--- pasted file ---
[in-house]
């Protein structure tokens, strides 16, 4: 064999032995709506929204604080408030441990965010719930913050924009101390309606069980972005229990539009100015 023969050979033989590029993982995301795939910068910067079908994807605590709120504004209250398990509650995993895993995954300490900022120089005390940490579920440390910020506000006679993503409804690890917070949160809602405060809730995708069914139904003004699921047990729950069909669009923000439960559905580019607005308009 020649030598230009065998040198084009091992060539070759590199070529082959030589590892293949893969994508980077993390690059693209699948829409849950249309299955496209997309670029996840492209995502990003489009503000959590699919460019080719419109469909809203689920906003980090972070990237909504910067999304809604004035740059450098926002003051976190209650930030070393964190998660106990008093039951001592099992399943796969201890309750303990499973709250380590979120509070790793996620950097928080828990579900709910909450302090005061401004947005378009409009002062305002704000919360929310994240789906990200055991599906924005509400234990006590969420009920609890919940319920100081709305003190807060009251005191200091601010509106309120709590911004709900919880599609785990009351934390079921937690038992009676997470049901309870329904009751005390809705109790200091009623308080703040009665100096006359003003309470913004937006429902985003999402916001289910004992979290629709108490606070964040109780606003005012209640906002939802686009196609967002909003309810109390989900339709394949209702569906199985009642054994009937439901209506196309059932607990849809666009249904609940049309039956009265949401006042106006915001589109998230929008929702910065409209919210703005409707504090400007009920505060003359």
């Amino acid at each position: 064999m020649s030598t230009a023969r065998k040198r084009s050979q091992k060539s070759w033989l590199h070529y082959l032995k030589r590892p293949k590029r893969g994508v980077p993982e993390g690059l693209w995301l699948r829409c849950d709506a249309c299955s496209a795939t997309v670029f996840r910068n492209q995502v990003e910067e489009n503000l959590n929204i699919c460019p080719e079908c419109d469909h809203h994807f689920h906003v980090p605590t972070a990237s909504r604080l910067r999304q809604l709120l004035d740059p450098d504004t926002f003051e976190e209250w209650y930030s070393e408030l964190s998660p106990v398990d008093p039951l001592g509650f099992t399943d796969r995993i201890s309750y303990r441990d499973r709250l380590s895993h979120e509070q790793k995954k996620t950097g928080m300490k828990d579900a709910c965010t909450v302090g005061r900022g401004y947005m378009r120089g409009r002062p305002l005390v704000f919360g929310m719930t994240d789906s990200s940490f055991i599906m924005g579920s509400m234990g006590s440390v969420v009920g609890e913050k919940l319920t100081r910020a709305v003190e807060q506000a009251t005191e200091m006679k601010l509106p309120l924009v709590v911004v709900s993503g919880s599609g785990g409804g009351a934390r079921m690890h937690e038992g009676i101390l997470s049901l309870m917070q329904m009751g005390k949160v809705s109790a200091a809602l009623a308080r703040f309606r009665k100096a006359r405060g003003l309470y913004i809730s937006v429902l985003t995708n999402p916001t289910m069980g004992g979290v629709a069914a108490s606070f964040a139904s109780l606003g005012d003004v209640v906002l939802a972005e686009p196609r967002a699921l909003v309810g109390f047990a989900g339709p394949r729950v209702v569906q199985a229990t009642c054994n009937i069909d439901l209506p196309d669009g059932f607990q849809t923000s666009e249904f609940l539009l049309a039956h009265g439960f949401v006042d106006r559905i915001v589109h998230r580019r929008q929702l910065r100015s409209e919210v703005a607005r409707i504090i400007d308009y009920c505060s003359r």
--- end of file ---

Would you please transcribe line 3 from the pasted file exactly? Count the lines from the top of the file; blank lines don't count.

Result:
């Amino acid at each position: 064999m020649s030598t230009a023969r065998k040198r084009s050979q091992k060539s070759w033989l590199h070529y082959l032995k030589r590892p293949k590029r893969g994508v980077p993982e993390g690059l693209w995301l699948r829409c849950d709506a249309c299955s496209a795939t997309v670029f996840r910068n492209q995502v990003e910067e489009n503000l959590n929204i699919c460019p080719e079908c419109d469909h809203h994807f689920h906003v980090p605590t972070a990237s909504r604080l910067r999304q809604l709120l004035d740059p450098d504004t926002f003051e976190e209250w209650y930030s070393e408030l964190s998660p106990v398990d008093p039951l001592g509650f099992t399943d796969r995993i201890s309750y303990r441990d499973r709250l380590s895993h979120e509070q790793k995954k996620t950097g928080m300490k828990d579900a709910c965010t909450v302090g005061r900022g401004y947005m378009r120089g409009r002062p305002l005390v704000f919360g929310m719930t994240d789906s990200s940490f055991i599906m924005g579920s509400m234990g006590s440390v969420v009920g609890e913050k919940l319920t100081r910020a709305v003190e807060q506000a009251t005191e200091m006679k601010l509106p309120l924009v709590v911004v709900s993503g919880s599609g785990g409804g009351a934390r079921m690890h937690e038992g009676i101390l997470s049901l309870m917070q329904m009751g005390k949160v809705s109790a200091a809602l009623a308080r703040f309606r009665k100096a006359r405060g003003l309470y913004i809730s937006v429902l985003t995708n999402p916001t289910m069980g004992g979290v629709a069914a108490s606070f964040a139904s109780l606003g005012d003004v209640v906002l939802a972005e686009p196609r967002a699921l909003v309810g109390f047990a989900g339709p394949r729950v209702v569906q199985a229990t009642c054994n009937i069909d439901l209506p196309d669009g059932f607990q849809t923000s666009e249904f609940l539009l049309a039956h009265g439960f949401v006042d106006r559905i915001v589109h998230r580019r929008q929702l910065r100015s409209e919210v703005a607005r409707i504090i400007d308009y009920c505060s003359r």